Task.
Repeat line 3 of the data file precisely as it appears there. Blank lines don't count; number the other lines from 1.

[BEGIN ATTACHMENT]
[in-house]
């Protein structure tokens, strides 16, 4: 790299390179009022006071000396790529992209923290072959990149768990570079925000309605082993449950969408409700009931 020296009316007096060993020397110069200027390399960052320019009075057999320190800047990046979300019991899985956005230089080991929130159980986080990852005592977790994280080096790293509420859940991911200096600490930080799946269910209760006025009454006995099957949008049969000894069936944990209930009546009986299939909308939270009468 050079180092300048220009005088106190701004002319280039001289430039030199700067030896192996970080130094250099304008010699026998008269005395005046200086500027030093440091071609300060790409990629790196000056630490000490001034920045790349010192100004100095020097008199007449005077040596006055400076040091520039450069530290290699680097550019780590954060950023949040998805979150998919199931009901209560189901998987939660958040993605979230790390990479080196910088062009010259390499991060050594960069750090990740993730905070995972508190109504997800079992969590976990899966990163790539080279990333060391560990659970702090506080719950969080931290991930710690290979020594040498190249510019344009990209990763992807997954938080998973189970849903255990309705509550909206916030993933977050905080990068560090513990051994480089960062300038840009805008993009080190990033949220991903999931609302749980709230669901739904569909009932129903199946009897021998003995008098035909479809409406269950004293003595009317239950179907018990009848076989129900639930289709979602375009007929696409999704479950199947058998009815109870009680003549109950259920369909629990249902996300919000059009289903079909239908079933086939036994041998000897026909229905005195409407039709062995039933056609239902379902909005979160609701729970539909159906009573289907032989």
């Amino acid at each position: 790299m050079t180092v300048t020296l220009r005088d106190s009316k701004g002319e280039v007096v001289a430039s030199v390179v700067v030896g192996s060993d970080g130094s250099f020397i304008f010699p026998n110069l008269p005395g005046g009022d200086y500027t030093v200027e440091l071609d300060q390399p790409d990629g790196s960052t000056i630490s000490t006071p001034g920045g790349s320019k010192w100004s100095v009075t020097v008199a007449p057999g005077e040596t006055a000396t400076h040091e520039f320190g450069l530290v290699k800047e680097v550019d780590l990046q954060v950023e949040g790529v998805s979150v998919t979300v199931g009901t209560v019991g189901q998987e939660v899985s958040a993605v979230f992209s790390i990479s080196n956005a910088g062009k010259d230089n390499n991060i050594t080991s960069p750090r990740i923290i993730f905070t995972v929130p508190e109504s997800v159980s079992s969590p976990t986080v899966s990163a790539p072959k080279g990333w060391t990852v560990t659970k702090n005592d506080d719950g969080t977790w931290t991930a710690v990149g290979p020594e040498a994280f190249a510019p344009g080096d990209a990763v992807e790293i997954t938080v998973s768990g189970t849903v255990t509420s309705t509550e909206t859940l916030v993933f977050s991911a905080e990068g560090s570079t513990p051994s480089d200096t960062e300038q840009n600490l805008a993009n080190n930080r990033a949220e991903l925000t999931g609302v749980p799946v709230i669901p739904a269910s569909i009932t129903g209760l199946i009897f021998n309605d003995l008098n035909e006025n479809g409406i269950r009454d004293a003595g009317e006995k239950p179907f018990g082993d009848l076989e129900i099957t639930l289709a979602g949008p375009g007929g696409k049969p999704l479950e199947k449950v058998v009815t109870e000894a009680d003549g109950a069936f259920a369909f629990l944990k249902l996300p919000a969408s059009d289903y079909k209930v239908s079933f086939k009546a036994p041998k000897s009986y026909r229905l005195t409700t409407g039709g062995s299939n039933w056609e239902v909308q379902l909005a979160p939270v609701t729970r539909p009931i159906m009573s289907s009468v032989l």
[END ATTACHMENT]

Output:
């Amino acid at each position: 790299m050079t180092v300048t020296l220009r005088d106190s009316k701004g002319e280039v007096v001289a430039s030199v390179v700067v030896g192996s060993d970080g130094s250099f020397i304008f010699p026998n110069l008269p005395g005046g009022d200086y500027t030093v200027e440091l071609d300060q390399p790409d990629g790196s960052t000056i630490s000490t006071p001034g920045g790349s320019k010192w100004s100095v009075t020097v008199a007449p057999g005077e040596t006055a000396t400076h040091e520039f320190g450069l530290v290699k800047e680097v550019d780590l990046q954060v950023e949040g790529v998805s979150v998919t979300v199931g009901t209560v019991g189901q998987e939660v899985s958040a993605v979230f992209s790390i990479s080196n956005a910088g062009k010259d230089n390499n991060i050594t080991s960069p750090r990740i923290i993730f905070t995972v929130p508190e109504s997800v159980s079992s969590p976990t986080v899966s990163a790539p072959k080279g990333w060391t990852v560990t659970k702090n005592d506080d719950g969080t977790w931290t991930a710690v990149g290979p020594e040498a994280f190249a510019p344009g080096d990209a990763v992807e790293i997954t938080v998973s768990g189970t849903v255990t509420s309705t509550e909206t859940l916030v993933f977050s991911a905080e990068g560090s570079t513990p051994s480089d200096t960062e300038q840009n600490l805008a993009n080190n930080r990033a949220e991903l925000t999931g609302v749980p799946v709230i669901p739904a269910s569909i009932t129903g209760l199946i009897f021998n309605d003995l008098n035909e006025n479809g409406i269950r009454d004293a003595g009317e006995k239950p179907f018990g082993d009848l076989e129900i099957t639930l289709a979602g949008p375009g007929g696409k049969p999704l479950e199947k449950v058998v009815t109870e000894a009680d003549g109950a069936f259920a369909f629990l944990k249902l996300p919000a969408s059009d289903y079909k209930v239908s079933f086939k009546a036994p041998k000897s009986y026909r229905l005195t409700t409407g039709g062995s299939n039933w056609e239902v909308q379902l909005a979160p939270v609701t729970r539909p009931i159906m009573s289907s009468v032989l």